The journalist and presenter Esther Rantzen offered her perspective ''But I’ve never heard of little girls being beaten with a belt as part of a game. That, in my view, is not just savage, it’s seriously damaging. Who would play such a game for fun? People who are impervious to the suffering of children.We never want anyone to believe that beating a child to death with a belt is the stuff of entertainment. It should never be trivialised or turned into a game. I call upon Sony Interactive Entertainment to think again and withdraw this game, or at least remove this scene where a virtual child is put in life-threatening danger. If you don’t, real children may suffer.''

Again, Rantzen is mistakenly under the impression that the player is an active participant in the domestic abuse. Clearly she doesn't know much about Detroit beyond what the journalists interviewing her have told her and you need to remember they will have told her only what they know and more than that they will have told her what they want in the way they want in order to try to get some quoatable lines from her which will allow them to write the kind of report they want to write. Rantzen's suggestion that anyone interested in this game is "impervious to the suffering of children" isjust plainly wrong. Rantzen's position basically seems to be that child abuse should be a taboo topic for the most important entertainment medium of our age Video Games. Does she not realise that a lot of people simply want to deny that child abuse happens and that this game could not only confront them with it but it could do so in a way where they dont feel they are being preached at and it could actually make them stop and think about the situation. If she had shown a little more thought and looked into this in more detail I would like to hope she would have a morre balance opinion.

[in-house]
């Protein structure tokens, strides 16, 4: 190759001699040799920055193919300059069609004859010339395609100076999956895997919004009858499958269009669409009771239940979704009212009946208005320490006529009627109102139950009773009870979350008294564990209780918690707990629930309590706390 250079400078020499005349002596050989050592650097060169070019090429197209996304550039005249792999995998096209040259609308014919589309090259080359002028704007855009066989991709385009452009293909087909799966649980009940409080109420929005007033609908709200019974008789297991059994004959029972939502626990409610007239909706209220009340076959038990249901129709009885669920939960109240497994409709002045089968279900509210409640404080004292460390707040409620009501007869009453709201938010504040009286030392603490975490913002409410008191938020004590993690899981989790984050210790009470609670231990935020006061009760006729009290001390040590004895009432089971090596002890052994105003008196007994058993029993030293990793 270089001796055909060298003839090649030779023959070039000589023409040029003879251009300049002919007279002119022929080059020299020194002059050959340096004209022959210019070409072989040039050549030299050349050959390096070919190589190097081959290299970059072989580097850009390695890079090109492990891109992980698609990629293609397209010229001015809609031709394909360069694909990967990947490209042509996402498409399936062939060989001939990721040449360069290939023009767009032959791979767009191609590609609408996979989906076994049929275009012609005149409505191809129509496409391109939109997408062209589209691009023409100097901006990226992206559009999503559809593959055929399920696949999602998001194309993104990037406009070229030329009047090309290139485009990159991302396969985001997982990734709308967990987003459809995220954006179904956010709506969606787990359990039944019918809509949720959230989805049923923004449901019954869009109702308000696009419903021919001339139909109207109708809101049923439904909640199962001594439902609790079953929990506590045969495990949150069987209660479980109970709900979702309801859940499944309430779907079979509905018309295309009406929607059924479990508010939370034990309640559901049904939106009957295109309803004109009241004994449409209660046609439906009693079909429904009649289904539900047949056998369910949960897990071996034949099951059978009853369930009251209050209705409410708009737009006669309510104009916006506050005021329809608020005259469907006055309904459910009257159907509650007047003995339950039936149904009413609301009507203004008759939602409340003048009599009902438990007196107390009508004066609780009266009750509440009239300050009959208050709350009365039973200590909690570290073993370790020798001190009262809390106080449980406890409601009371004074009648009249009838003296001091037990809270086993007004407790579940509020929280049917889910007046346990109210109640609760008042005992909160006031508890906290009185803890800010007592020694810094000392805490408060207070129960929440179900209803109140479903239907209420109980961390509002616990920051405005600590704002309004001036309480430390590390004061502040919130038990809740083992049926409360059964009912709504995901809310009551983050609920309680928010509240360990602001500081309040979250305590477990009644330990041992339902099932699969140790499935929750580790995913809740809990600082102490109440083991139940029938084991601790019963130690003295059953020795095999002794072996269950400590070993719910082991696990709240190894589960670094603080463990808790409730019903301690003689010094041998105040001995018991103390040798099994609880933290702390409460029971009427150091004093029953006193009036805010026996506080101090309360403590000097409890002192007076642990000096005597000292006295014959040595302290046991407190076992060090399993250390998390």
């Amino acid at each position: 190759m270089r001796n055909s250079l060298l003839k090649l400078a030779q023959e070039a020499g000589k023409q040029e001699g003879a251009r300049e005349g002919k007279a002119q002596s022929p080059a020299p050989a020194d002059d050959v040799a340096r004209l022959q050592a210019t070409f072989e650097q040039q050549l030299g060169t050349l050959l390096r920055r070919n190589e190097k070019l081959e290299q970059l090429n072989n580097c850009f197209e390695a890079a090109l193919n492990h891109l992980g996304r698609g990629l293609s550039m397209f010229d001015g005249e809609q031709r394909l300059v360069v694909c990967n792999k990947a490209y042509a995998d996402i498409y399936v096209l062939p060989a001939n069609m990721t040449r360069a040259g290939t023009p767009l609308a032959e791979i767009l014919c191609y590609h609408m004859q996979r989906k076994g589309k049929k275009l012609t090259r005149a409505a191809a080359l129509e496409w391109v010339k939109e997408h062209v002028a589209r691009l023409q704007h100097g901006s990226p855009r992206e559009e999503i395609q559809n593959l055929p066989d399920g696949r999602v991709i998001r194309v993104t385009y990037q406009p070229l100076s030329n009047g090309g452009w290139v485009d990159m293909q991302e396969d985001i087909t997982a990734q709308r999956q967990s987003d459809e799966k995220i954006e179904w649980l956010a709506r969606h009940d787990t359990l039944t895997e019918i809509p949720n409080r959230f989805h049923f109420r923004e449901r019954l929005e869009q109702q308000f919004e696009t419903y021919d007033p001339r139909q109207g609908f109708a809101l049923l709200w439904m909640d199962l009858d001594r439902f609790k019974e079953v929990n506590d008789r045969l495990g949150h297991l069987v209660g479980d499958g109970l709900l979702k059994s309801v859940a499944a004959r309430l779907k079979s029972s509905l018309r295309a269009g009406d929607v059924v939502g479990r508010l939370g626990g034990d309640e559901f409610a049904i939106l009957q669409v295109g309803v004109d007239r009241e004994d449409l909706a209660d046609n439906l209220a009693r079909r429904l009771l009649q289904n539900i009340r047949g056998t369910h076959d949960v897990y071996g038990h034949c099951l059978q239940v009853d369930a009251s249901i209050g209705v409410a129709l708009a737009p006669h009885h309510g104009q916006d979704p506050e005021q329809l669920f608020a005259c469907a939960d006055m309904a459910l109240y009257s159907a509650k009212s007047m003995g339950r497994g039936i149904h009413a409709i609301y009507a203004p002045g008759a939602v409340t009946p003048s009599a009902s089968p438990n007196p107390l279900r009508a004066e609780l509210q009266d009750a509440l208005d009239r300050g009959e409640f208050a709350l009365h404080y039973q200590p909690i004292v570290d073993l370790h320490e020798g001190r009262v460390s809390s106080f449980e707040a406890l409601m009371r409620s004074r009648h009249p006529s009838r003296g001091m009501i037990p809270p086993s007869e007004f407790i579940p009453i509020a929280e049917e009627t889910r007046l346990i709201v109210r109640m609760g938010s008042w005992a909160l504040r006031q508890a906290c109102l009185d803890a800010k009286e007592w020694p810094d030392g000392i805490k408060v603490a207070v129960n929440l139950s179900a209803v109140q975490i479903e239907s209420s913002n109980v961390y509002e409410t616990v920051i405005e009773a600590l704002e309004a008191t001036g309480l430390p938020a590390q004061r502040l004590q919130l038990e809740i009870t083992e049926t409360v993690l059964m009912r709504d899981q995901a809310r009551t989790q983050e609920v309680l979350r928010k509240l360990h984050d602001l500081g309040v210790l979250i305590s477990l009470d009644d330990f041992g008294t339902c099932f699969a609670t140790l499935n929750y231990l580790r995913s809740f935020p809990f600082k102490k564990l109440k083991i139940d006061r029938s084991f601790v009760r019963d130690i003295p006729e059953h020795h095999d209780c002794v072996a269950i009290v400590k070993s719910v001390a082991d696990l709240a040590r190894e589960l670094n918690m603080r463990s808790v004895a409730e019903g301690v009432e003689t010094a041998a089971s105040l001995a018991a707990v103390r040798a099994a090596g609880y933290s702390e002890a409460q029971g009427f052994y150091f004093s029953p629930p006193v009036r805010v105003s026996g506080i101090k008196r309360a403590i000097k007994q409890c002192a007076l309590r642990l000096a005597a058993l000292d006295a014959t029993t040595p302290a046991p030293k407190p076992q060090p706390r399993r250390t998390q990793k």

So here we have a game tackling a hot button topic, something which I think needs raising, needs debating, that we should no longer be silent about and people are trying to silence it. The game is not trying to turn a profit through abuse it is trying to produce a piece of entertainment which will make money, bring people enjoyment and hopefully make people stop and think. What is the newspaper trying to do? In my humble opinion it is grabbing hold of half truths and running with them to produce a story which feeds into a set idea, they are feeding a largly media created panic in order to sell papers so who is the real one exploiting abuse here?